Share Email Print

Proceedings Paper

Bipolar compatible epitaxial poly for surface-micromachined smart sensors
Author(s): Paul T. J. Gennissen; Patrick J. French; Marian Bartek; Pasqualina M. Sarro; A. van der Boogaard; Cassan C. C. Visser
Format Member Price Non-Member Price
PDF $14.40 $18.00
cover GOOD NEWS! Your organization subscribes to the SPIE Digital Library. You may be able to download this paper for free. Check Access

Paper Abstract

This paper presents the development of a new technique to prevent occurrence of compressive stress in epipoly. The use of an epitaxial reactor to grow polysilicon enables the growth of monocrystalline silicon (for bipolar electronics) and polysilicon on top of oxide (for MEMS) in a single deposition step. However, after bipolar processing the early structures show compressive strain in the epipoly layer, which required careful MEMS design. We have found the cause of this compressive strain to be the oxidation steps in the bipolar process. The occurrence of this strain can be explained by the presence of oxygen in the epipoly. An alternative processing technique, where the epipoly is doped using implantation and shielded from oxygen by a nitride layer during further bipolar processing, yields epipoly layers without compressive strain. The full thermal budget of the bipolar process is used to diffuse and activate the implanted epipoly dopant.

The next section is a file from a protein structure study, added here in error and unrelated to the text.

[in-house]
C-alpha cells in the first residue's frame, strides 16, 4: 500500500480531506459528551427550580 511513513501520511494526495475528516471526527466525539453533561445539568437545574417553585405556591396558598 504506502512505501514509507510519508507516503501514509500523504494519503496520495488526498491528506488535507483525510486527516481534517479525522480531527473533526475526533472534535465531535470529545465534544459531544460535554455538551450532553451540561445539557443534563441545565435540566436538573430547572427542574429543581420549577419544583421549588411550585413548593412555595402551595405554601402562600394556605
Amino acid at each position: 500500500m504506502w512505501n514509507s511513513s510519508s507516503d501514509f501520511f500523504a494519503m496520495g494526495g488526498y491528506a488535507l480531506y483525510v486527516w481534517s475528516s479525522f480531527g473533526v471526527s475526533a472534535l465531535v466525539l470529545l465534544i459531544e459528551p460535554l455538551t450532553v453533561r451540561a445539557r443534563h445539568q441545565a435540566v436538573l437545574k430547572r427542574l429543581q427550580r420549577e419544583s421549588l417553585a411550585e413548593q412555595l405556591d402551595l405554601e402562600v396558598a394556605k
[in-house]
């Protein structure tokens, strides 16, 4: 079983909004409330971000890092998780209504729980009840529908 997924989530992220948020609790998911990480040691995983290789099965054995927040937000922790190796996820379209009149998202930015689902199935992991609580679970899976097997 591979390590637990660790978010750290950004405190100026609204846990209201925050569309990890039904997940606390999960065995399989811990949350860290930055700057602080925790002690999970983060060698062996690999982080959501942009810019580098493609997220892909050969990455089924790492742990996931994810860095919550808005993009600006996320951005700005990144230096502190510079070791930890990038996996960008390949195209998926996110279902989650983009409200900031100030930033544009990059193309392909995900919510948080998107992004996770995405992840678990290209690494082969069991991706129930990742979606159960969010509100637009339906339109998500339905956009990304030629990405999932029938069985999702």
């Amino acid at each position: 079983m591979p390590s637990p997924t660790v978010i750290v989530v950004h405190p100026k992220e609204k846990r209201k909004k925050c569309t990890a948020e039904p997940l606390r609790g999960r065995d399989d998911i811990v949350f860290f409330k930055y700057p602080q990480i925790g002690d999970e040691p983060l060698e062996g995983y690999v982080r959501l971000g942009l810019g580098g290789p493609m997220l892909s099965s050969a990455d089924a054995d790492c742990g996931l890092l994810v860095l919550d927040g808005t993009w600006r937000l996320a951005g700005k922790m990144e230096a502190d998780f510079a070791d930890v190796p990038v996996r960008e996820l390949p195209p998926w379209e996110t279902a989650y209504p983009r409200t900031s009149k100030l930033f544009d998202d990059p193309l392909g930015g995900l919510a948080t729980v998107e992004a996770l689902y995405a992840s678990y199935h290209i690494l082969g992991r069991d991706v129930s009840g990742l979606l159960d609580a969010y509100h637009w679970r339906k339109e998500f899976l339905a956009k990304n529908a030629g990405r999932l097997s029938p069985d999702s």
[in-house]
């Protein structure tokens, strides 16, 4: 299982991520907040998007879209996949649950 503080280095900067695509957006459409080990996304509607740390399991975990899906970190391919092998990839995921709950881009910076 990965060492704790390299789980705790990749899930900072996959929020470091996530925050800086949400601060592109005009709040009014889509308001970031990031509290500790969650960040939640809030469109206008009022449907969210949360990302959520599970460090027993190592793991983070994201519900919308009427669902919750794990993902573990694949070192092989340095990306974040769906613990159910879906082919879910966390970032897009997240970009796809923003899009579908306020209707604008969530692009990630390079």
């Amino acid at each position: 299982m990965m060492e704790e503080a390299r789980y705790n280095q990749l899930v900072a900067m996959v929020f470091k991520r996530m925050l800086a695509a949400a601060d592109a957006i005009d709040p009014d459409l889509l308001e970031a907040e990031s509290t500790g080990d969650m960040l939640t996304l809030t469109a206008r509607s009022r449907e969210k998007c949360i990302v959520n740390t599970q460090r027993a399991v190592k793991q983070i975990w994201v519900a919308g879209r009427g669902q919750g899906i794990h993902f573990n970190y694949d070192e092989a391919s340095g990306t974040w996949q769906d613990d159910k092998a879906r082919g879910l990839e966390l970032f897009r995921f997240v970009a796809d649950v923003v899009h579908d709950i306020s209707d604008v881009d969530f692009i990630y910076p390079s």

Paper Details

Date Published: 23 September 1996
PDF: 8 pages
Proc. SPIE 2879, Micromachining and Microfabrication Process Technology II, (23 September 1996); doi: 10.1117/12.251240
Show Author Affiliations
Paul T. J. Gennissen, Delft Univ. of Technology (Netherlands)
Patrick J. French, Delft Univ. of Technology (Netherlands)
Marian Bartek, Delft Univ. of Technology (Netherlands)
Pasqualina M. Sarro, Delft Univ. of Technology (Netherlands)
A. van der Boogaard, Delft Univ. of Technology (Netherlands)
Cassan C. C. Visser, Delft Univ. of Technology (Netherlands)

Published in SPIE Proceedings Vol. 2879:
Micromachining and Microfabrication Process Technology II
Stella W. Pang; Shih-Chia Chang, Editor(s)

© SPIE. Terms of Use
Back to Top